Linton's clueless post has a dark side

Story highlights

  • Jill Filipovic: Louise Linton is not an elected official, and how she spends her money is her own business
  • Linton's actions are the latest example of ever-coarsening behavior online from the nation's privileged, Filipovic says

Jill Filipovic is a journalist based in New York and Nairobi, Kenya, and the author of the book "The H-Spot: The Feminist Pursuit of Happiness." Follow her on Twitter. The opinions expressed in this commentary are solely those of the author.

(CNN)It's tough out there for a socialite. Especially when money can't buy you good sense.

Jill Filipovic
Louise Linton, an actress recently married to Treasury Secretary Steven Mnuchin, is facing criticism for an ill-conceived social media encounter that first involved her bragging about her designer wardrobe, and quickly devolved into her mocking and berating an Oregon mom. She posted a photo to Instagram of herself having just exited an official government plane, and included a series of hashtags to specify exactly which pricey designer brands she was wearing. When Jennifer Miller, an Oregon mother of three, criticized her ("Glad we could pay for your little getaway. #deplorable"), Linton struck back. "Have you given more to the economy than me and my husband? Either as an individual earner in taxes OR in self sacrifice to your country?" she asked. "I'm pretty sure we paid more taxes toward our day 'trip' than you did. Pretty sure the amount we sacrifice per year is a lot more than you'd be willing to sacrifice if the choice was yours." She later apologized in a statement.
Liberals were aghast. Some conservatives shrugged, or said nothing. Breitbart gave the story a cursory writeup, and the Twitter chatter about it has been dominated by liberal pundits while conservatives have stayed largely silent.
    The right passed up the opportunity to side with someone who represents the working and middle class that Donald Trump's campaign supposedly championed against the arrogance of the entitled rich. Instead this encounter is another piece of evidence that we can now put a bullet in the idea that most people who voted for Donald Trump did so because of economic insecurity; for many, it's clearly about a more complex, ugly form of political and racial tribalism.
    The response from the right (or lack thereof) to Linton's outburst is more evidence that the 2016 election wasn't just about white working-class voters feeling unrepresented by out-of-touch elites. It was also about a group of Americans who don't care one iota about character or honesty or even reality, but do care about sticking it to liberals and creating chaos for fun -- because liberals, and the people increasingly benefiting from the changing political order, are women and people of color.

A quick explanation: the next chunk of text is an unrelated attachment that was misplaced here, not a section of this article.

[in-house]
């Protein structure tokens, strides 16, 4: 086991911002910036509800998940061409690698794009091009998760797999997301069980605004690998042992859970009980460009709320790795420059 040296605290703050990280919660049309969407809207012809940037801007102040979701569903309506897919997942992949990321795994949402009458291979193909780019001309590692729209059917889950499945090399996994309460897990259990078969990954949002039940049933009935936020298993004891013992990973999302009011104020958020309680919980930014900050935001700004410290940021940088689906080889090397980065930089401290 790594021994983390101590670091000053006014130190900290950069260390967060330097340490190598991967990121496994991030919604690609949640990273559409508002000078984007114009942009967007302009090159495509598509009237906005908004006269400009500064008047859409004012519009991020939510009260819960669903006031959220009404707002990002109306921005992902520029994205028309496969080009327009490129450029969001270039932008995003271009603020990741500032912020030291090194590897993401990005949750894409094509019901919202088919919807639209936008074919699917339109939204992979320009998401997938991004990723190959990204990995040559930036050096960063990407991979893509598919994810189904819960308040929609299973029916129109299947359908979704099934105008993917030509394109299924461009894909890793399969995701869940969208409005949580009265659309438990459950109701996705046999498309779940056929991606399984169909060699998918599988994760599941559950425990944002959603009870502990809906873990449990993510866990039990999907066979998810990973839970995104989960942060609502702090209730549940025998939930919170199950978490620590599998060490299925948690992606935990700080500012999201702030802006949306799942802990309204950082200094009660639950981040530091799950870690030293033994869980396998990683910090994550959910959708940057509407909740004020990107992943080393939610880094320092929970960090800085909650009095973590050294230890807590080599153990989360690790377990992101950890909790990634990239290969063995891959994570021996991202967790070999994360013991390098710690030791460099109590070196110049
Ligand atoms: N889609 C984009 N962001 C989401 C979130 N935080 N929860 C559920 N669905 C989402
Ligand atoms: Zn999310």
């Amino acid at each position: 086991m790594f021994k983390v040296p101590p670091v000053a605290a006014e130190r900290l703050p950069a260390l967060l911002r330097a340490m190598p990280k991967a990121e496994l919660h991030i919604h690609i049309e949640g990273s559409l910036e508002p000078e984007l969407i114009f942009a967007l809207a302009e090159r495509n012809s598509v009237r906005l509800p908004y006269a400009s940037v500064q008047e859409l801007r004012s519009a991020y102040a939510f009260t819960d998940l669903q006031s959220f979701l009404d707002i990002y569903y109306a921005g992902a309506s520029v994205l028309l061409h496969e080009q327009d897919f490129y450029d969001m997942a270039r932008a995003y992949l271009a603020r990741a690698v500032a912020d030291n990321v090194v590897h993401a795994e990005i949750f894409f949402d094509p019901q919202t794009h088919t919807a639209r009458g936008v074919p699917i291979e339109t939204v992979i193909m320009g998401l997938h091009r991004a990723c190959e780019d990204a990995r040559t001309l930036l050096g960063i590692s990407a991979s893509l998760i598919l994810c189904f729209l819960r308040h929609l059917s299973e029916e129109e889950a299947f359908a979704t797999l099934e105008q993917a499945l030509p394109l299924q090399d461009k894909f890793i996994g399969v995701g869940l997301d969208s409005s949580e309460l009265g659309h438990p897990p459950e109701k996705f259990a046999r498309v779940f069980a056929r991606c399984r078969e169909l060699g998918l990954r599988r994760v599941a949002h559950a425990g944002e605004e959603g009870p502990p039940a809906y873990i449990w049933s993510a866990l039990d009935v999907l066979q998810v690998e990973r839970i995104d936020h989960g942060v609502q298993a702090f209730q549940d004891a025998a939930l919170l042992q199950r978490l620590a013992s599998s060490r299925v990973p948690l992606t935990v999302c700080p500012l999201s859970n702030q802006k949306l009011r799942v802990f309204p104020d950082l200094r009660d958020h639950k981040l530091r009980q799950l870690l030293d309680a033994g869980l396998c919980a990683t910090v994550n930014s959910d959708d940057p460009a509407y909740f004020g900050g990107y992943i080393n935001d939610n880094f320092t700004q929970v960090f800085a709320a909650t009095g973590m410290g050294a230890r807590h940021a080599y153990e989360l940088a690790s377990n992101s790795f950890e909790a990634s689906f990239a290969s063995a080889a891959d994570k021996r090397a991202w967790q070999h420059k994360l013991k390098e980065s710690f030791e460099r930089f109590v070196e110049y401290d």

To be clear, Linton is not an elected official, and how she spends her money is her own business, whether it's on Birkin bags and Valentino heels or perhaps copies of her own bizarrely self-aggrandizing book, which peddles racist clichés about Africa and has been thoroughly discredited.
    There is also something particularly sexist about the vitriol aimed at women who wear pricey clothing, since that outrage is rarely leveled at men who have closets full of $10,000 suits.
    But Linton's actions are only the latest example of ever-coarsening behavior online from the nation's most privileged and entitled, coupled with stunning conservative hypocrisy. The combination of Linton's Africa memoir, her tacky name-dropping hashtags, and her condescending and classist response to Miller paints a portrait of a self-involved and narcissistic woman with a loose relationship to the truth and very little self-awareness.
    There seems to be no hypocrisy a startling number of GOP voters won't tolerate, and no point at which an individual's cronyism, lies and ill character matter if there's an R next to their name on the ballot.
    Trump promised to "drain the swamp" in Washington and advocate for the average working man; instead, he's appointed bankers like Mnuchin, a 17-year veteran of Goldman Sachs, to the richest Cabinet in history, and along with those millionaires and billionaires is pushing policies that would devastate the poor.
    Trump tarred his opponent as hopelessly corrupt, and Clinton's emails got top media billing at his rallies and in media coverage; many of Trump's supporters cited "Crooked Hillary" as a reason they were voting for him.
    And yet as president, Trump has taken nepotism to new extremes and demonstrated a shocking and unprecedented willingness to abuse his position in order to enrich himself and his family. He put his daughter and her husband in plum positions, ignored the fact that his son met with a Russian operative to get dirt on Clinton, and profits handsomely from the hotels and clubs he owns -- and that others pay to stay at so they can get access to the president. If Republican voters and their elected officials in Congress are bothered, they aren't saying so.
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    The bad behavior of the Republican at the top of the ticket seems to be trickling down not just to the rest of his administration, but to Americans more generally. It's poisoning out politics, it's making us dumber, and it seems to be feeding many of our worst impulses.
    Linton is just one incarnation of this disturbing trend: A woman who seems better suited to star on a reality TV show than to be a public political figure who is tied (even if only by marriage) to public service; a narcissistic fabulist with bad social media manners who lashes out at the less powerful who dare criticize her.
    Sound familiar?